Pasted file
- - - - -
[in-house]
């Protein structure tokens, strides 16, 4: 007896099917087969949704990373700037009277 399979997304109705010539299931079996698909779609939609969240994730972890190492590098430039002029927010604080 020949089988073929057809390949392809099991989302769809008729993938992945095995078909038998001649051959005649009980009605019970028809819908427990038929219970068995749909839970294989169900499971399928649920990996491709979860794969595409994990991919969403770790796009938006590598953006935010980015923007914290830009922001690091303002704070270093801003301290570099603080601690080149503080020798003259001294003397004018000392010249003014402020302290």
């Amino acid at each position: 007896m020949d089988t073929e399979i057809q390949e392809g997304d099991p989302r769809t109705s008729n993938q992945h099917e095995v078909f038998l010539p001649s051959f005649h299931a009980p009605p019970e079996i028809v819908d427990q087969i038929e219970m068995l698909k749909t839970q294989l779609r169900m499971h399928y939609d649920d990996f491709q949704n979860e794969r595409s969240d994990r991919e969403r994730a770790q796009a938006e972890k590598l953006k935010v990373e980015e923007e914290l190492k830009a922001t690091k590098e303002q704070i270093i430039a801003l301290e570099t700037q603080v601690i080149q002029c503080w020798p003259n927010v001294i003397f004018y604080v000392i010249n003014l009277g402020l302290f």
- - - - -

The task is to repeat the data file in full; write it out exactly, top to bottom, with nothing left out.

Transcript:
[in-house]
């Protein structure tokens, strides 16, 4: 007896099917087969949704990373700037009277 399979997304109705010539299931079996698909779609939609969240994730972890190492590098430039002029927010604080 020949089988073929057809390949392809099991989302769809008729993938992945095995078909038998001649051959005649009980009605019970028809819908427990038929219970068995749909839970294989169900499971399928649920990996491709979860794969595409994990991919969403770790796009938006590598953006935010980015923007914290830009922001690091303002704070270093801003301290570099603080601690080149503080020798003259001294003397004018000392010249003014402020302290």
């Amino acid at each position: 007896m020949d089988t073929e399979i057809q390949e392809g997304d099991p989302r769809t109705s008729n993938q992945h099917e095995v078909f038998l010539p001649s051959f005649h299931a009980p009605p019970e079996i028809v819908d427990q087969i038929e219970m068995l698909k749909t839970q294989l779609r169900m499971h399928y939609d649920d990996f491709q949704n979860e794969r595409s969240d994990r991919e969403r994730a770790q796009a938006e972890k590598l953006k935010v990373e980015e923007e914290l190492k830009a922001t690091k590098e303002q704070i270093i430039a801003l301290e570099t700037q603080v601690i080149q002029c503080w020798p003259n927010v001294i003397f004018y604080v000392i010249n003014l009277g402020l302290f």